CAIRO: Al-Ghad Party President Ayman Nour announced Tuesday eleven demands for participating in the 2011 presidential elections, along with forming special committees to put together a shadow government.
In a press conference at the party’s headquarters, Nour laid out the party’s plans for the upcoming parliamentary and presidential elections.
In a statement distributed during the press conference, the party set 11 conditions for running in the 2011 presidential race.
The conditions are quite similar to the seven Mohamed ElBaradei proposed through the National Association for Change (NAC), including the immediate lifting of the emergency law, reinstating judicial oversight of elections and election monitoring by local and international NGOs.
In addition, Al-Ghad demanded public and transparent counting of votes. It also called for raising the maximum amount of money spent on political campaigning to a realistic rate.
Nour told reporters that some of the demands were inspired by the NAC.
“We will participate in the elections if there are real and fair election,” he said.
“We can’t participate in mock, sham elections, because that would be a conspiracy against the Egyptian people,” he added.
Nour said that he wanted all opposition forces, including the NAC, to unite to push for reform and change in Egypt.
Nour also announced the launch of specialized committees and their members who would be responsible for conducting studies and projects to help develop the country and creating a shadow government.
All the chosen members of the committees don’t include any members of Al Ghad Party.
The committee includes Mohamed Sharaf, professor of chemical engineering and technology at the American University of Cairo and Helwan University, Mostafa Abdel Aal, political sociology professor, and Saed El-Nashany, professor of chemical engineering.
Nour explained that article 40 of Al-Ghad’s executive statute states that “the leaders or supervisors of the specialized committee can be public figures, scientists or specialists, not necessarily members of Al-Ghad Party”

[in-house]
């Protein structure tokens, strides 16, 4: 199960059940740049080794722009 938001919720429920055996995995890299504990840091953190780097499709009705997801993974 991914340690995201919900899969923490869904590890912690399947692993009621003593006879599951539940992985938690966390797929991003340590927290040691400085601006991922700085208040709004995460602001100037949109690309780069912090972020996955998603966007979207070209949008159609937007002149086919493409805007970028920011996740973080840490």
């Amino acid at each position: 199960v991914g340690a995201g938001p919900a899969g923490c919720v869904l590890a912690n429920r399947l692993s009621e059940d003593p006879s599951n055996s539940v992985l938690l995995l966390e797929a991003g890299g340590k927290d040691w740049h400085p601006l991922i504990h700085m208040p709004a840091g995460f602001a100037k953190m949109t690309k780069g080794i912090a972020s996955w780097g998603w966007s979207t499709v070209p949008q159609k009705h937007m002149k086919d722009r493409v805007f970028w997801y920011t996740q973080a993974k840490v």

“This article indicates that is Egypt much bigger than any party,” he added.
“I and the people you saw [today] don’t belong to Al-Ghad Party, but we couldn’t refuse the invitation from Ayman Nour to be part of this committee to help build the future of Egypt through alternative programs to what we have in the country so far,” Sharaf told Daily News Egypt.
“In Egypt, we suffer from unilateralism; that’s what led to the deteriorating state of the country. We call on all Egyptians to participate with us and share their vision,” El-Nashany said.
“Egypt’s deserves better that what’s happening to it today,” he added.
Nour said that petroleum expert Ibrahim Zahran has been chosen as a member of the shadow government. “The rest of the members are yet to be chosen,” he said.
Nour also addressed the Nubian problem and invited Abdel-Sabour Hasab-Allah, member of the follow up committee on the Nubian file, to talk at the press conference.
Hasab-Allah thanked Nour and Al-Ghad Party for trying to shed light on the problems of the Nubians, “which have been forgotten by the rest of Egypt”.
More than 40 years ago, Nubians were forced to leave their original homeland flooded by the construction process of the High Dam in Aswan.
Around one million live in small villages in Aswan and Qena, while the rest have either migrated to the northern governorates, namely Cairo and Alexandria, or left the country.
Nubians are calling for the rebuilding of all the villages that have sunk around Lake Nasser.
But according to Hassab-Allah, the government refuses to comply with these demands.